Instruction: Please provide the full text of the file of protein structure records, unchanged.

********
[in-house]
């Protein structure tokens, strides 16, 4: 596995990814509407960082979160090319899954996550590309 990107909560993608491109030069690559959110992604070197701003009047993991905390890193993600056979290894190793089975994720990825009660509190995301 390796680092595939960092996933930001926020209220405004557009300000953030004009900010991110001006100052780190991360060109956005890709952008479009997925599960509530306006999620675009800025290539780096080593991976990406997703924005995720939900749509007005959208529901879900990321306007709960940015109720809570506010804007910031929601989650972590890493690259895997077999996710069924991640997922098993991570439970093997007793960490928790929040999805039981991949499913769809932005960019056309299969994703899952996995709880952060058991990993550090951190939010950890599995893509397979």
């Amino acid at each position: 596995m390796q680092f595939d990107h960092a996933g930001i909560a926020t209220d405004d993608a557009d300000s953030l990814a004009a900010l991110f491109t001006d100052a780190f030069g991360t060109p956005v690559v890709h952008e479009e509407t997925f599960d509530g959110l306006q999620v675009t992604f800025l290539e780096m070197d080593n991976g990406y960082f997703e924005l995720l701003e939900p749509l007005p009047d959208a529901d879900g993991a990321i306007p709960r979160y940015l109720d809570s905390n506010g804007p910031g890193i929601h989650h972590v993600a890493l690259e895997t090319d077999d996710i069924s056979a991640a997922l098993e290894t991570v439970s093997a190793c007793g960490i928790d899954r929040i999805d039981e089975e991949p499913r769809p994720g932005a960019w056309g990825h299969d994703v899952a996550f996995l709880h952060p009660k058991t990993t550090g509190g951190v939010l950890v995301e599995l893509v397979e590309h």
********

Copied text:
[in-house]
């Protein structure tokens, strides 16, 4: 596995990814509407960082979160090319899954996550590309 990107909560993608491109030069690559959110992604070197701003009047993991905390890193993600056979290894190793089975994720990825009660509190995301 390796680092595939960092996933930001926020209220405004557009300000953030004009900010991110001006100052780190991360060109956005890709952008479009997925599960509530306006999620675009800025290539780096080593991976990406997703924005995720939900749509007005959208529901879900990321306007709960940015109720809570506010804007910031929601989650972590890493690259895997077999996710069924991640997922098993991570439970093997007793960490928790929040999805039981991949499913769809932005960019056309299969994703899952996995709880952060058991990993550090951190939010950890599995893509397979």
């Amino acid at each position: 596995m390796q680092f595939d990107h960092a996933g930001i909560a926020t209220d405004d993608a557009d300000s953030l990814a004009a900010l991110f491109t001006d100052a780190f030069g991360t060109p956005v690559v890709h952008e479009e509407t997925f599960d509530g959110l306006q999620v675009t992604f800025l290539e780096m070197d080593n991976g990406y960082f997703e924005l995720l701003e939900p749509l007005p009047d959208a529901d879900g993991a990321i306007p709960r979160y940015l109720d809570s905390n506010g804007p910031g890193i929601h989650h972590v993600a890493l690259e895997t090319d077999d996710i069924s056979a991640a997922l098993e290894t991570v439970s093997a190793c007793g960490i928790d899954r929040i999805d039981e089975e991949p499913r769809p994720g932005a960019w056309g990825h299969d994703v899952a996550f996995l709880h952060p009660k058991t990993t550090g509190g951190v939010l950890v995301e599995l893509v397979e590309h």